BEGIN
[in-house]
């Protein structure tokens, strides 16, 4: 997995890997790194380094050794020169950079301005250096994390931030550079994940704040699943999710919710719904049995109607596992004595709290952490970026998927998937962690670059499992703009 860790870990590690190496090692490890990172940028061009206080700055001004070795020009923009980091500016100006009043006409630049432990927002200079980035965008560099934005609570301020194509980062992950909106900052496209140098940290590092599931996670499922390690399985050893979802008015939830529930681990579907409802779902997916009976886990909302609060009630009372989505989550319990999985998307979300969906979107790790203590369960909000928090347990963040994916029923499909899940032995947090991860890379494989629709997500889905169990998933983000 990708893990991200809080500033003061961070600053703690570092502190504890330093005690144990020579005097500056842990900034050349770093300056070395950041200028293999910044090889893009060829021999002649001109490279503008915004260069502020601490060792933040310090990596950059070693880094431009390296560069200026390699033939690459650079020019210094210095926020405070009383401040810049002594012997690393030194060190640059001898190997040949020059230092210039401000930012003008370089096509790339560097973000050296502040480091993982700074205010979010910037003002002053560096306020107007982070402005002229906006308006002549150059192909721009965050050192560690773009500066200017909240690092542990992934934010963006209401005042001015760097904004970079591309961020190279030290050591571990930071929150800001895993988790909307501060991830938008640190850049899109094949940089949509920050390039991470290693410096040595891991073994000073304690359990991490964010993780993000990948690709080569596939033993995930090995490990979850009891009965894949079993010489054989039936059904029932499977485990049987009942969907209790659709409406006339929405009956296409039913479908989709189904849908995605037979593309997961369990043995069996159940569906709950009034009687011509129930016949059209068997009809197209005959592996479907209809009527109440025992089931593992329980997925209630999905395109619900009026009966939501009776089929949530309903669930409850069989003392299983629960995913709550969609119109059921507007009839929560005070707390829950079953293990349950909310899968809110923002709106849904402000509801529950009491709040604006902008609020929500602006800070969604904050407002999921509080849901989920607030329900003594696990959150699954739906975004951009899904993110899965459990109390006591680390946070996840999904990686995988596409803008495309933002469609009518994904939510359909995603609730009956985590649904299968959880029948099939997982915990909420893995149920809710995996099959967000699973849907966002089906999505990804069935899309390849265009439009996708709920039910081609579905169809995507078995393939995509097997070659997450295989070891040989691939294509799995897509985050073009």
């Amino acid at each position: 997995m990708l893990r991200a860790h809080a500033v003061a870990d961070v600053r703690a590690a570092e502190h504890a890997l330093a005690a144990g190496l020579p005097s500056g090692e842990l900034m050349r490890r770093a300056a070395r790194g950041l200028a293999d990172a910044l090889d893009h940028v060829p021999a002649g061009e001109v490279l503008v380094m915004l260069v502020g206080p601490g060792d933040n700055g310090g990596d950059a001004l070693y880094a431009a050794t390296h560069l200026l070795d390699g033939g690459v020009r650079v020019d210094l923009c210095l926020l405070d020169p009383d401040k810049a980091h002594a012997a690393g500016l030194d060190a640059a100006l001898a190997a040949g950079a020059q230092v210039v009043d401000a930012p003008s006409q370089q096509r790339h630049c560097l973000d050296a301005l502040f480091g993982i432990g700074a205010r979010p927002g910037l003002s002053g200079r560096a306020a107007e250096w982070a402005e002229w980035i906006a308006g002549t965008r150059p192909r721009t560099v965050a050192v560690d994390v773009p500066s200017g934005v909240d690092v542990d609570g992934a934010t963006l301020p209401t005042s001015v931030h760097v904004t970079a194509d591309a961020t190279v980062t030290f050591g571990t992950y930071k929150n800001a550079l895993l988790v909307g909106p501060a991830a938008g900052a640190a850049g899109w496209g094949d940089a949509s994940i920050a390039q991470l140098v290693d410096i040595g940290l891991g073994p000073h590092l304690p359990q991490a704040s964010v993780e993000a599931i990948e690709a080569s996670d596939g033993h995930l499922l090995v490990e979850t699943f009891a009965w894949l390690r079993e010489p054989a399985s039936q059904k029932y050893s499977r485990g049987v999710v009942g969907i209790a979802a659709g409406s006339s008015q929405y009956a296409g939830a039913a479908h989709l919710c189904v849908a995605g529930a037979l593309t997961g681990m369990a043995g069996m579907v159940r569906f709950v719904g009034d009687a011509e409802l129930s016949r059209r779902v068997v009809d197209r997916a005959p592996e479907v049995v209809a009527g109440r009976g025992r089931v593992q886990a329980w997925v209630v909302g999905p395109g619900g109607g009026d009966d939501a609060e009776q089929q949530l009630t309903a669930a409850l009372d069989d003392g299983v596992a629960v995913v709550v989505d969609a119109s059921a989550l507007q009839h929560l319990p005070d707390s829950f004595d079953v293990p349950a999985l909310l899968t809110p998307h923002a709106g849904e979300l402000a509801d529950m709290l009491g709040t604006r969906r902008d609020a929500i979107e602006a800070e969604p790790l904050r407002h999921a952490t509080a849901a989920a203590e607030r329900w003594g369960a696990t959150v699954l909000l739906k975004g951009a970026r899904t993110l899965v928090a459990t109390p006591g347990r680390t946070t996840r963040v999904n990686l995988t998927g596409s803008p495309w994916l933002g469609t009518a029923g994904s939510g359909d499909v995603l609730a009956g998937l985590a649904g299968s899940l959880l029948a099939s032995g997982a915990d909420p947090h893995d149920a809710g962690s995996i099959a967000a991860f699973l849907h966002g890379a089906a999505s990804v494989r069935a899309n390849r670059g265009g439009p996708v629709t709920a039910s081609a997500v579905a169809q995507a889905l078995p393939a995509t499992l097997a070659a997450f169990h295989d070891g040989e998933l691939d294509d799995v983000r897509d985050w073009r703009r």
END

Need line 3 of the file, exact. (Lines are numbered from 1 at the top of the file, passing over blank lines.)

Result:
């Amino acid at each position: 997995m990708l893990r991200a860790h809080a500033v003061a870990d961070v600053r703690a590690a570092e502190h504890a890997l330093a005690a144990g190496l020579p005097s500056g090692e842990l900034m050349r490890r770093a300056a070395r790194g950041l200028a293999d990172a910044l090889d893009h940028v060829p021999a002649g061009e001109v490279l503008v380094m915004l260069v502020g206080p601490g060792d933040n700055g310090g990596d950059a001004l070693y880094a431009a050794t390296h560069l200026l070795d390699g033939g690459v020009r650079v020019d210094l923009c210095l926020l405070d020169p009383d401040k810049a980091h002594a012997a690393g500016l030194d060190a640059a100006l001898a190997a040949g950079a020059q230092v210039v009043d401000a930012p003008s006409q370089q096509r790339h630049c560097l973000d050296a301005l502040f480091g993982i432990g700074a205010r979010p927002g910037l003002s002053g200079r560096a306020a107007e250096w982070a402005e002229w980035i906006a308006g002549t965008r150059p192909r721009t560099v965050a050192v560690d994390v773009p500066s200017g934005v909240d690092v542990d609570g992934a934010t963006l301020p209401t005042s001015v931030h760097v904004t970079a194509d591309a961020t190279v980062t030290f050591g571990t992950y930071k929150n800001a550079l895993l988790v909307g909106p501060a991830a938008g900052a640190a850049g899109w496209g094949d940089a949509s994940i920050a390039q991470l140098v290693d410096i040595g940290l891991g073994p000073h590092l304690p359990q991490a704040s964010v993780e993000a599931i990948e690709a080569s996670d596939g033993h995930l499922l090995v490990e979850t699943f009891a009965w894949l390690r079993e010489p054989a399985s039936q059904k029932y050893s499977r485990g049987v999710v009942g969907i209790a979802a659709g409406s006339s008015q929405y009956a296409g939830a039913a479908h989709l919710c189904v849908a995605g529930a037979l593309t997961g681990m369990a043995g069996m579907v159940r569906f709950v719904g009034d009687a011509e409802l129930s016949r059209r779902v068997v009809d197209r997916a005959p592996e479907v049995v209809a009527g109440r009976g025992r089931v593992q886990a329980w997925v209630v909302g999905p395109g619900g109607g009026d009966d939501a609060e009776q089929q949530l009630t309903a669930a409850l009372d069989d003392g299983v596992a629960v995913v709550v989505d969609a119109s059921a989550l507007q009839h929560l319990p005070d707390s829950f004595d079953v293990p349950a999985l909310l899968t809110p998307h923002a709106g849904e979300l402000a509801d529950m709290l009491g709040t604006r969906r902008d609020a929500i979107e602006a800070e969604p790790l904050r407002h999921a952490t509080a849901a989920a203590e607030r329900w003594g369960a696990t959150v699954l909000l739906k975004g951009a970026r899904t993110l899965v928090a459990t109390p006591g347990r680390t946070t996840r963040v999904n990686l995988t998927g596409s803008p495309w994916l933002g469609t009518a029923g994904s939510g359909d499909v995603l609730a009956g998937l985590a649904g299968s899940l959880l029948a099939s032995g997982a915990d909420p947090h893995d149920a809710g962690s995996i099959a967000a991860f699973l849907h966002g890379a089906a999505s990804v494989r069935a899309n390849r670059g265009g439009p996708v629709t709920a039910s081609a997500v579905a169809q995507a889905l078995p393939a995509t499992l097997a070659a997450f169990h295989d070891g040989e998933l691939d294509d799995v983000r897509d985050w073009r703009r």